One of the Mathematics Teaching Practices from National Council of Teachers of Mathematics (NCTM, 2014) is:
Establish mathematics goals to focus learning. Effective teaching of mathematics establishes clear goals for the mathematics that students are learning, situates goals within learning progressions, and uses goals to guide instructional decisions.
Generalizations are summaries of thought and overriding ideas that we want our students to understand from their study. They are our mathematics goals to focus learning. Lynn Erickson (2007) first coined the term “generalizations” and in education circles generalizations are also known as enduring or essential understandings. It is a statement that connects two or more concepts in a sentence of relationship. Here are some examples of generalizations:
Students understand that:
- Linear functions show relationships that exhibit a constant rate of change
- A function represents a mapping (rule) that assigns each input (domain) with one output (range)
- For right-angled triangles, the area of the square drawn from the hypotenuse represents the sum of the areas of the squares drawn from the other sides
- Logarithm laws provide a means of changing multiplicative processes into additive processes and can be used to find inverses of exponential functions
If my students said any of the above statements I would be satisfied that they have fully understood the topic and actually have a deep understanding of the concepts involved.
To help craft quality generalizations Erickson (2007) suggests a scaffolding process.
Here is a specific example of how to scaffold a generalization in order to improve the quality of the generalization.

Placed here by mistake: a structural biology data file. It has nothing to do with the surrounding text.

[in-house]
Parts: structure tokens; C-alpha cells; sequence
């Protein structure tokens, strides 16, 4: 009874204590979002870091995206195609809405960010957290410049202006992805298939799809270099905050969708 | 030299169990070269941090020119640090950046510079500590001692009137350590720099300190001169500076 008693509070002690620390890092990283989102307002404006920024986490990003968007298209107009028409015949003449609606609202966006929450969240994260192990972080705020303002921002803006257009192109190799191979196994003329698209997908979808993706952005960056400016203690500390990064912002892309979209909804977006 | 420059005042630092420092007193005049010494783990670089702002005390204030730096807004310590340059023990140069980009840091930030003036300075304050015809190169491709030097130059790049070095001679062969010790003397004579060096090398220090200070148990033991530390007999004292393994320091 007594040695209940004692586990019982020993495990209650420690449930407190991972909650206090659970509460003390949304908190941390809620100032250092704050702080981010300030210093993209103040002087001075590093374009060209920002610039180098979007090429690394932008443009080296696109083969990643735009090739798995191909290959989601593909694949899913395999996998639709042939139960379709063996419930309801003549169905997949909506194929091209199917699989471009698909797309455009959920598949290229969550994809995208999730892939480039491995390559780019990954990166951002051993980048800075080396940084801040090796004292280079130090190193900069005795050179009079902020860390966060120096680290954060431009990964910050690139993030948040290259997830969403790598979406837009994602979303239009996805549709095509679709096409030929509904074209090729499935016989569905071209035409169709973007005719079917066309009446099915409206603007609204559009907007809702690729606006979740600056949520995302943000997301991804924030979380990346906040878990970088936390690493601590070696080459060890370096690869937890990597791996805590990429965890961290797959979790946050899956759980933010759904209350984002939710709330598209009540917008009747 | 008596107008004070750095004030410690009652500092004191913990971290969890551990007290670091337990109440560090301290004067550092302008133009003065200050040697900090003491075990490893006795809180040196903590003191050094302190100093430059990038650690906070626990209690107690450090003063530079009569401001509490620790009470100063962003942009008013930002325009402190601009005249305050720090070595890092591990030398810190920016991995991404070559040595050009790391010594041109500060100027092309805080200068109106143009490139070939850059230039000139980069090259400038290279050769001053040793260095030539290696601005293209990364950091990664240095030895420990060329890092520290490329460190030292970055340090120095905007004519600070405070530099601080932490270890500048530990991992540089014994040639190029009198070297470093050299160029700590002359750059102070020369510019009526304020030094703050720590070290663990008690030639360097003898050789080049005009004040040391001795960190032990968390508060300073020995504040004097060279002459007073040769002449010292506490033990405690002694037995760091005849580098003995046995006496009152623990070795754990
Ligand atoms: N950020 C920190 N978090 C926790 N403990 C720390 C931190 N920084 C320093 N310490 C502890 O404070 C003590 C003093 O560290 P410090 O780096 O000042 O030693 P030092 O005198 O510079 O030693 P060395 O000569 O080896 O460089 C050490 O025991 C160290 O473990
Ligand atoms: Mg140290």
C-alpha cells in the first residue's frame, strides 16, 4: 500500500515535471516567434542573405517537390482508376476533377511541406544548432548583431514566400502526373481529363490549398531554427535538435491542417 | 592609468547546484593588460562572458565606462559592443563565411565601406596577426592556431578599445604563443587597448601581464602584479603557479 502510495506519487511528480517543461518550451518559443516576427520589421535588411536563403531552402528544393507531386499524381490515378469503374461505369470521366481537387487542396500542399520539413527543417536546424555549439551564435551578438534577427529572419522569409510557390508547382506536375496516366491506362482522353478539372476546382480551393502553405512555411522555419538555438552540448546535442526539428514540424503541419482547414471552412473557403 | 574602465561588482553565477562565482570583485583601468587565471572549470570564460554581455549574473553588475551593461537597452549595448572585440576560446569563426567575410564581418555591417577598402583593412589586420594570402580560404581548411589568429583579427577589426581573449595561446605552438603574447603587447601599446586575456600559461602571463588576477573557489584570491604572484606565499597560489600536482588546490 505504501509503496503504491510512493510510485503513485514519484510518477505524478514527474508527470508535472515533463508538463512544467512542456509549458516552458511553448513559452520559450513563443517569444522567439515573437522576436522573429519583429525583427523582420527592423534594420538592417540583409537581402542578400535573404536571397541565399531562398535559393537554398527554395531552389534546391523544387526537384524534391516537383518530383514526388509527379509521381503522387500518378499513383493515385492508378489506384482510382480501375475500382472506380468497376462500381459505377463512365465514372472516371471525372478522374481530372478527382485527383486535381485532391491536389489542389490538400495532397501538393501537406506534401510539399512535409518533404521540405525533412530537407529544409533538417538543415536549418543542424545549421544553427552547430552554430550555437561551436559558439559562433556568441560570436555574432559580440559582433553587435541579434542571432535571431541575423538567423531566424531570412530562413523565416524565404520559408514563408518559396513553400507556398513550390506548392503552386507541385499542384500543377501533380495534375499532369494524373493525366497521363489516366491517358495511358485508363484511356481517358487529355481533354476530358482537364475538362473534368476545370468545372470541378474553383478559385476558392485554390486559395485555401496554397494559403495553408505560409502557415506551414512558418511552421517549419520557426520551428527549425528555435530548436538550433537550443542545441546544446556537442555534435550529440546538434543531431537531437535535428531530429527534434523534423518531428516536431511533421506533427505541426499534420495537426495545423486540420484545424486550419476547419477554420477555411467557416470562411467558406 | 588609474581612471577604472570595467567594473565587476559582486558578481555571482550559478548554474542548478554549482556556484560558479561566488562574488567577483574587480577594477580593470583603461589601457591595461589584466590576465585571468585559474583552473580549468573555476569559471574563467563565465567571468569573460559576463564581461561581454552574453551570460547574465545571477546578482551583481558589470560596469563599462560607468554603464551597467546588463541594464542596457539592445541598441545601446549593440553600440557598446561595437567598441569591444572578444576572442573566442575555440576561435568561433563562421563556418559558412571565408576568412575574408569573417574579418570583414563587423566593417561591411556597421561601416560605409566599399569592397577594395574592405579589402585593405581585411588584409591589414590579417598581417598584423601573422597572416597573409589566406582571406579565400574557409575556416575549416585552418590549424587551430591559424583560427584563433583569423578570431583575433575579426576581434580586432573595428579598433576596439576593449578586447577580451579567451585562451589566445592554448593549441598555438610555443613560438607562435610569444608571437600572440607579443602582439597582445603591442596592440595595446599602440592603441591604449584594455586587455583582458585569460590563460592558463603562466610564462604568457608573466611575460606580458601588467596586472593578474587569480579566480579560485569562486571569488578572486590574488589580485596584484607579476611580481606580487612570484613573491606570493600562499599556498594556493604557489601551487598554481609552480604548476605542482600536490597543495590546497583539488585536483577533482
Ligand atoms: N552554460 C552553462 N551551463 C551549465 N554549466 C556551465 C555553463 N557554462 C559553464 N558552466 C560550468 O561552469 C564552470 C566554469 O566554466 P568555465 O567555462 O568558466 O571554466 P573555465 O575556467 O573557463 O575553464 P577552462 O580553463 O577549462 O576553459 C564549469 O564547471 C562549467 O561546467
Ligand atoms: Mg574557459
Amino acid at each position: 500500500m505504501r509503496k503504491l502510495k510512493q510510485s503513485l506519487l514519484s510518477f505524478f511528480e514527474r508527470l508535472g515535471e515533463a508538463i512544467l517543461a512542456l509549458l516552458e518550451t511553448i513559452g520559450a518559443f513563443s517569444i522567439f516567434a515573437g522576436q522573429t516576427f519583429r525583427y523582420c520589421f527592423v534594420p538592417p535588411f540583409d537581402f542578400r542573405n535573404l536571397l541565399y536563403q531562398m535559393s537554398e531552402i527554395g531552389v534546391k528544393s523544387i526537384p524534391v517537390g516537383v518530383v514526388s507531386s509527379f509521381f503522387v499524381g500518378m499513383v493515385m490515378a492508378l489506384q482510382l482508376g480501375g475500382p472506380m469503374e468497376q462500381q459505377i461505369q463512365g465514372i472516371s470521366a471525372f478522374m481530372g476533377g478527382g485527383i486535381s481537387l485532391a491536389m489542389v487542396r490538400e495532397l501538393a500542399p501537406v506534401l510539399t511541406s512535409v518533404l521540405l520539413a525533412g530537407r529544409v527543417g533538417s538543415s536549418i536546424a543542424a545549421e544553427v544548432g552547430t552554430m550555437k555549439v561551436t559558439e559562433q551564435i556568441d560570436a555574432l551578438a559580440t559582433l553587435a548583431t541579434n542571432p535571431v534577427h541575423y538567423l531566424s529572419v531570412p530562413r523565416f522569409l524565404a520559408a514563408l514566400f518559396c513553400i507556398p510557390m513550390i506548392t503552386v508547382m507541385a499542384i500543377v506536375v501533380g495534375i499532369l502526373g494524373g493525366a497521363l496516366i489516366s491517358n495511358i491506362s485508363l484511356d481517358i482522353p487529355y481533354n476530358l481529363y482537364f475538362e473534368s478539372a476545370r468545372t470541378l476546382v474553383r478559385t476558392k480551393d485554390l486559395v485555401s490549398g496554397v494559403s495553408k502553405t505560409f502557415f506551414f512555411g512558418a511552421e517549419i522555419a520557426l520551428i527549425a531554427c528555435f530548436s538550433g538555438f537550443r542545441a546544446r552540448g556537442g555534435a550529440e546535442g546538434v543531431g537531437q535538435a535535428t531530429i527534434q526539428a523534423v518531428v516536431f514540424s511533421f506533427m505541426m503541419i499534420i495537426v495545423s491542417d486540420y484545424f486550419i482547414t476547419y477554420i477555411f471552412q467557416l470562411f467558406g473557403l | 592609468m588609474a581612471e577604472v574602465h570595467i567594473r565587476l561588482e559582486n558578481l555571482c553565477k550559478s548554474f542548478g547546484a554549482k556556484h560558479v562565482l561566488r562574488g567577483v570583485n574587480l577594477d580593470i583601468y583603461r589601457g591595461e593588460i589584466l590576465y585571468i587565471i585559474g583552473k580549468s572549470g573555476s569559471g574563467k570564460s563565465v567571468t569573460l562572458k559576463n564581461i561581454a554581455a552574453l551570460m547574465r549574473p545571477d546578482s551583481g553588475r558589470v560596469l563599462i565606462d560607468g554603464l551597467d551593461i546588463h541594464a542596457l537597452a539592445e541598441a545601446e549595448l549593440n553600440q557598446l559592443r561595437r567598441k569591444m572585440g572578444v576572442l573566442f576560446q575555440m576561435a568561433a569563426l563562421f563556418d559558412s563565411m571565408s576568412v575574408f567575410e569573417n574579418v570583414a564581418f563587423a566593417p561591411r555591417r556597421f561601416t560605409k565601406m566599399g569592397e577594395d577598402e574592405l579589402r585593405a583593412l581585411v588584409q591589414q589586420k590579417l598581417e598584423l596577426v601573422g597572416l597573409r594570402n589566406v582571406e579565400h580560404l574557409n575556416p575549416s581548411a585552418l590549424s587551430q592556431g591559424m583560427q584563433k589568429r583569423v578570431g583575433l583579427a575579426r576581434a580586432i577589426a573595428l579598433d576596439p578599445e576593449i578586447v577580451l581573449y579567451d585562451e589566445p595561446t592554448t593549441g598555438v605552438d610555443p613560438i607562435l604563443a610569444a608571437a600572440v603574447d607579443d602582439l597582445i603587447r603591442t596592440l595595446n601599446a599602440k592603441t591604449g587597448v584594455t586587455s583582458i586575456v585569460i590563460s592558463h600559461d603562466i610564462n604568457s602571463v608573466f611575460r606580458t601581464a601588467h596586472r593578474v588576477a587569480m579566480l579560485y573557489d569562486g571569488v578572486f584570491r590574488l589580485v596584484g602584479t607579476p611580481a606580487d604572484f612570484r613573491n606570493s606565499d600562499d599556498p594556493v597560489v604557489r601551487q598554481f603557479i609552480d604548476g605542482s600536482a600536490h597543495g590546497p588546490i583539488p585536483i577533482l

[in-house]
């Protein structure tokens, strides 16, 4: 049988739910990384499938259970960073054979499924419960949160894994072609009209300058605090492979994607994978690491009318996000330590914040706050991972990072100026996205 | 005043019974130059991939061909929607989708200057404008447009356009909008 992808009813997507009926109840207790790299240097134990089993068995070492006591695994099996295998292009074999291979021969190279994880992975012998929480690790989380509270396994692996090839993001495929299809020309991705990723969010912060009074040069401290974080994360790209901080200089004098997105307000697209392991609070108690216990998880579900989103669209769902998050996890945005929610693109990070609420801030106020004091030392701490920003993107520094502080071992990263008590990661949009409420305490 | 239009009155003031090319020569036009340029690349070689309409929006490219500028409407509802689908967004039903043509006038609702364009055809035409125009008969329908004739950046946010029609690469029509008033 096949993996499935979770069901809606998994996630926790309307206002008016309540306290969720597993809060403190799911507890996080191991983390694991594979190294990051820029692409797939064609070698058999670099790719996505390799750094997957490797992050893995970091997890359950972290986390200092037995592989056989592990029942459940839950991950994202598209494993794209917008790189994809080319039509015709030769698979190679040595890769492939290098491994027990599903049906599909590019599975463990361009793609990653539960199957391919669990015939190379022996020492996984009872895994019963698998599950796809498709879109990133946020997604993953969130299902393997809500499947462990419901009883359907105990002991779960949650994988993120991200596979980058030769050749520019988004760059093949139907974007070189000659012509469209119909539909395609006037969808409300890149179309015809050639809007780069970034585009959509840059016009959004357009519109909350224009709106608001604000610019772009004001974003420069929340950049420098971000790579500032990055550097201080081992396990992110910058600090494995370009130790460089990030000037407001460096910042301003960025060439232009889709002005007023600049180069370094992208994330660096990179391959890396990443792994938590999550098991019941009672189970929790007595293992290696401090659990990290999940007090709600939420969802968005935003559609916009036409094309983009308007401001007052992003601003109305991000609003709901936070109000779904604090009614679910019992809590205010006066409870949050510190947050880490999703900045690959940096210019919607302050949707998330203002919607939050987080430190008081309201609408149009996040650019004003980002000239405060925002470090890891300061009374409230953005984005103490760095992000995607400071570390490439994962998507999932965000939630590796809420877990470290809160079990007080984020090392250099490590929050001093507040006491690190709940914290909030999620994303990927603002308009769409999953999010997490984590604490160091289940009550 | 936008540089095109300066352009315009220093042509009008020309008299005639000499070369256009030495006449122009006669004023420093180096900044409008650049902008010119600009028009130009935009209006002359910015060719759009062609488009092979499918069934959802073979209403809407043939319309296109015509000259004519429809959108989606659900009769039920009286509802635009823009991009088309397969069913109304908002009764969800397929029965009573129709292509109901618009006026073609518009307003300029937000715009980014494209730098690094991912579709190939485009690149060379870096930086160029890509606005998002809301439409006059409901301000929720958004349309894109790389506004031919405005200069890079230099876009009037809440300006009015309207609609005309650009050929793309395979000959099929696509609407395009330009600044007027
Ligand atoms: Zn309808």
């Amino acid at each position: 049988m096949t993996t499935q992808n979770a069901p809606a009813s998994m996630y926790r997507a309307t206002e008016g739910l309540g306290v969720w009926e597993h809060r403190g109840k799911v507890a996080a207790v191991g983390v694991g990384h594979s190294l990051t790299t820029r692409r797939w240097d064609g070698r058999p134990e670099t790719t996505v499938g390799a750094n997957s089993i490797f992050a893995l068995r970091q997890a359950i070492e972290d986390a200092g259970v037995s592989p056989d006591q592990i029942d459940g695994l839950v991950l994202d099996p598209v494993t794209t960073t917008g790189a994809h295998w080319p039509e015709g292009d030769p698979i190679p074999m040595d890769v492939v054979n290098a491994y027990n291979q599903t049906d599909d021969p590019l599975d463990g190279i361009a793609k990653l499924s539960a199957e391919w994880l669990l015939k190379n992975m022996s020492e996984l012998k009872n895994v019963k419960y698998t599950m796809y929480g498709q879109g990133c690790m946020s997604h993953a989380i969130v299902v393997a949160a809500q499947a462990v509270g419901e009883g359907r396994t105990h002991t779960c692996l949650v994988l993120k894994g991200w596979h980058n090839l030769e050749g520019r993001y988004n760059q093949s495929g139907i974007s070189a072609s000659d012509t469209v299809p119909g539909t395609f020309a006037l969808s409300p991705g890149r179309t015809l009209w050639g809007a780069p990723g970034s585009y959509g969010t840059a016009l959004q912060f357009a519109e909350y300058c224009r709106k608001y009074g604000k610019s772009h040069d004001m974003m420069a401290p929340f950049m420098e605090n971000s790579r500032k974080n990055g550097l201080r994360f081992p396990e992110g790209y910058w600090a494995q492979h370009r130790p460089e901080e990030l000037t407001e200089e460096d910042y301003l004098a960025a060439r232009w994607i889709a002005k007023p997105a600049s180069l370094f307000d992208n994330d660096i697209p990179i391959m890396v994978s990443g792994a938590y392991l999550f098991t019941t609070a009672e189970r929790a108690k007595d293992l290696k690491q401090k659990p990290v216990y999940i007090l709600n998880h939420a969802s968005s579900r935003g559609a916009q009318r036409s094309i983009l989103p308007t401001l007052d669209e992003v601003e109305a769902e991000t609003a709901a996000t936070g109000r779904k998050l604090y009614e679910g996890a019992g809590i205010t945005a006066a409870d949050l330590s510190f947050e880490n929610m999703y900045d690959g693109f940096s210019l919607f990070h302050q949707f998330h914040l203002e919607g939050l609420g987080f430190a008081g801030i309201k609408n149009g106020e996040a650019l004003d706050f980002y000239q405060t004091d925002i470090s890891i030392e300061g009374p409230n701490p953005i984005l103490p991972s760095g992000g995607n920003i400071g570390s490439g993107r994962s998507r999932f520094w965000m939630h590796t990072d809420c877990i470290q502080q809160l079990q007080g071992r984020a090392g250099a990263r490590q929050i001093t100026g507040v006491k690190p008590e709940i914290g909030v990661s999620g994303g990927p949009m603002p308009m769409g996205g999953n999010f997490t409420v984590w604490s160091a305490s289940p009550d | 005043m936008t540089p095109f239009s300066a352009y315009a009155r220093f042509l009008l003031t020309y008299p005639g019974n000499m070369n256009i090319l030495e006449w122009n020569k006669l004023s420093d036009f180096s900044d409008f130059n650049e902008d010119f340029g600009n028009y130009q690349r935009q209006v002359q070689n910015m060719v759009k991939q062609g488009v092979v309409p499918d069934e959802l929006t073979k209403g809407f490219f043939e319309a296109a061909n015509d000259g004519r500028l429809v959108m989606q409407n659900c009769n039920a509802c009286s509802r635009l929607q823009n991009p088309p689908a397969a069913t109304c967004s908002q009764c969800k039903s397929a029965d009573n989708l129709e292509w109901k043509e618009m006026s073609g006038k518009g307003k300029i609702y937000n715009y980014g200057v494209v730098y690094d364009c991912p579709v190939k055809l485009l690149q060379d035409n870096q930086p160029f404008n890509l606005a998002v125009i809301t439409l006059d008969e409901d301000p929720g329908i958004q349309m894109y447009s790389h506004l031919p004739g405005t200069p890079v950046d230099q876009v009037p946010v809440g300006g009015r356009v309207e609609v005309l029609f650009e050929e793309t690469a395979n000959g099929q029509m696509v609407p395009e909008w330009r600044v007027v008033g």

|Level 1||Students will understand that…..Logarithm laws affect logarithmic expressions|
|Level 2||How or why?Logarithm laws reduce logarithmic expressions utilizing the inverse process of exponential functions which represent continuous compounded growth.|
|Level 3||So what? What is the significance or effect?Logarithm laws provide a means of changing multiplicative processes into additive processes and this can provide the means to find inverses of exponential functions (continuous compounded growth).|
In summary here are the three levels for crafting generalizations:
|Level 1||Students will understand that…|
|Level 2||How or why? (Choose which question is most appropriate)|
|Level 3||So what? What is the significance or effect?|
It is important to note here that critical understanding in mathematics is usually achieved through a level 2 generalization therefore the target for curriculum development and instruction is level 2 type of generalizations. Level 3 generalizations are used if we wish to extend an idea or apply to a real life situation.
How do we draw out conceptual understandings from our students?
John Mason (1996) encapsulates the essence of math teaching in the following quote: “a lesson without the opportunity for learners to generalise is not a mathematics lesson”.
In a concept-based model of curriculum and instruction we do not tell students the generalizations at the beginning of a unit of work or at the beginning of a lesson. We guide students to communicate generalizations through a variety of strategies.
The following table illustrates some examples of how we can draw conceptual understandings from our students.
Wathall, J. T. H. (2016) Concept-based mathematics: Teaching for deep understanding in secondary classrooms. Thousand Oaks, CA: Corwin.
Crafting generalizations is an important part of unit planning and if teachers know what their end goals are for their students then the rest of the unit planning process is enhanced.